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To Retire by 67, Most Workers Would Have to Boost Their Savings

Only 1 in 3 are on track, but a small increase would make a big difference, a study finds

Mature man and younger woman in office setting

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En español | Only 1 of 3 workers who participate in a company retirement plan will have saved enough to be financially able to retire with a reasonably adequate retirement income by age 67 — unless they start putting away more money. If workers save an additional 5 percent of their pay, the average employee would at least be close.

That’s according to a new study by business services firm Aon, based on data from employers in 28 industries.

Without a boost in savings, the typical employee won’t be financially ready to retire until age 70, Aon concluded. Those who leave at 67 typically will have to cut their preretirement standard of living by 20 percent to compensate for inadequate savings. 

Aon found that workers typically save between 4 and 7 percent of their annual pay, an amount often influenced by the threshold required to receive a full match from their employers. About 13 percent of workers are “super savers” who put aside 13 percent or more, while 22 percent are “strong savers” who save between 8 and 12 percent of their income.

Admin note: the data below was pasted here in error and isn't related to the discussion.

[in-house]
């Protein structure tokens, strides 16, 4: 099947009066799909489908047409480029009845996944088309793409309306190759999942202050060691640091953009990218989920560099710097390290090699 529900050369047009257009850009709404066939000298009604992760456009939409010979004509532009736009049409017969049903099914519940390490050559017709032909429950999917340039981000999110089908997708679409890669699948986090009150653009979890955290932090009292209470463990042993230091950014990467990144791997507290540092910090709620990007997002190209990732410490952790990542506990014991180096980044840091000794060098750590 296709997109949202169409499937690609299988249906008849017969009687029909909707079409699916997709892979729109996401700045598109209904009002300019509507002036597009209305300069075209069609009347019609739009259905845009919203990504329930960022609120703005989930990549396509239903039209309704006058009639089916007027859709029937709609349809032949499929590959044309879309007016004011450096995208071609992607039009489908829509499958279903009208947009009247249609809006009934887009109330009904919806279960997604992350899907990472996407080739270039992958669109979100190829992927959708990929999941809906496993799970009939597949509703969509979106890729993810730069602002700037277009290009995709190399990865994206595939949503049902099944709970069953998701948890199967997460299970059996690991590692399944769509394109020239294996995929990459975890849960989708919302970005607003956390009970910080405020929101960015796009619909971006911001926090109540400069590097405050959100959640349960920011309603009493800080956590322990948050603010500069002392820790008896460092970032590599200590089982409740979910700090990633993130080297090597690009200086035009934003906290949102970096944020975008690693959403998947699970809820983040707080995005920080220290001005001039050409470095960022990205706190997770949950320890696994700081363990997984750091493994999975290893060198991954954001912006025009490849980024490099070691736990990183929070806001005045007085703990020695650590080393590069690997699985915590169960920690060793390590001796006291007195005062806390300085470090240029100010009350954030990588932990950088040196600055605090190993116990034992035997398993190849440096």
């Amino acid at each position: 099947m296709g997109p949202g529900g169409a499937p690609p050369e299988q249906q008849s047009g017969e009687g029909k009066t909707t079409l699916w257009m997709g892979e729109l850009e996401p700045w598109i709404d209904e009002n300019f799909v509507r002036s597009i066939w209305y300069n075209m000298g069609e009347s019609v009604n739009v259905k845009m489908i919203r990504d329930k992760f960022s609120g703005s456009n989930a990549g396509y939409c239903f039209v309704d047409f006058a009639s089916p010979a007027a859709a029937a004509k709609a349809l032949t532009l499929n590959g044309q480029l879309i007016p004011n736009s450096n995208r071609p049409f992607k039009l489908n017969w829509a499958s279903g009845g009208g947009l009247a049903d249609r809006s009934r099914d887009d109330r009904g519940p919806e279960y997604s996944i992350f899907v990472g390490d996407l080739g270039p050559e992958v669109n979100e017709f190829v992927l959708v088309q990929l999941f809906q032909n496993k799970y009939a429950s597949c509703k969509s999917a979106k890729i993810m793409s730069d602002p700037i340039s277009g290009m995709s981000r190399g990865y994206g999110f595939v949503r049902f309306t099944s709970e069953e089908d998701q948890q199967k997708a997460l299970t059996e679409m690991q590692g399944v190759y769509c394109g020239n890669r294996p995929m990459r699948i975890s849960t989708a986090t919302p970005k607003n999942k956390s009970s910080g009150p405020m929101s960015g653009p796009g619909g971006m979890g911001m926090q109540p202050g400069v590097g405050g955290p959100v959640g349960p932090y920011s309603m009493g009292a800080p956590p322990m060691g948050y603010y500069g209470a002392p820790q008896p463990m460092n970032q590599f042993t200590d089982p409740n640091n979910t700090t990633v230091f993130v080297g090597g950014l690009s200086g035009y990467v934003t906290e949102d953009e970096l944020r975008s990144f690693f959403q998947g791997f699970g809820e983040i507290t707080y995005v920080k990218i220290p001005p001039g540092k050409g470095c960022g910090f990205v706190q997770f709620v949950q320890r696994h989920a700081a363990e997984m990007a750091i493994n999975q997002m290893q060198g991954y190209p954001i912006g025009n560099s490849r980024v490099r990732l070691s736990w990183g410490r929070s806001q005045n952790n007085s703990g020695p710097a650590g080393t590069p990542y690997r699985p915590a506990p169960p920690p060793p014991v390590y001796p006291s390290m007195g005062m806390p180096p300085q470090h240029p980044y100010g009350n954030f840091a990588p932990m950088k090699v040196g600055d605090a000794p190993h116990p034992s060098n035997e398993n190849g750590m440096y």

The biggest portion of workers — 47 percent — are “at the match” savers, who put away between 4 and 7 percent. Eighteen percent — nearly 1 in 5 — are saving just 1 to 3 percent of their incomes.

Savings tend to increase as workers get older. Those in their 60s who make $60,000 to $90,000 a year typically save 10.6 percent of their pay, compared with 7.3 percent saved by workers 30 or younger.

Aon also found that the fields with the highest proportion of retirement readiness were aerospace, chemicals, energy, utilities, and food and beverage. The lowest preparedness rates were found in food service, hospitality and retail distribution.

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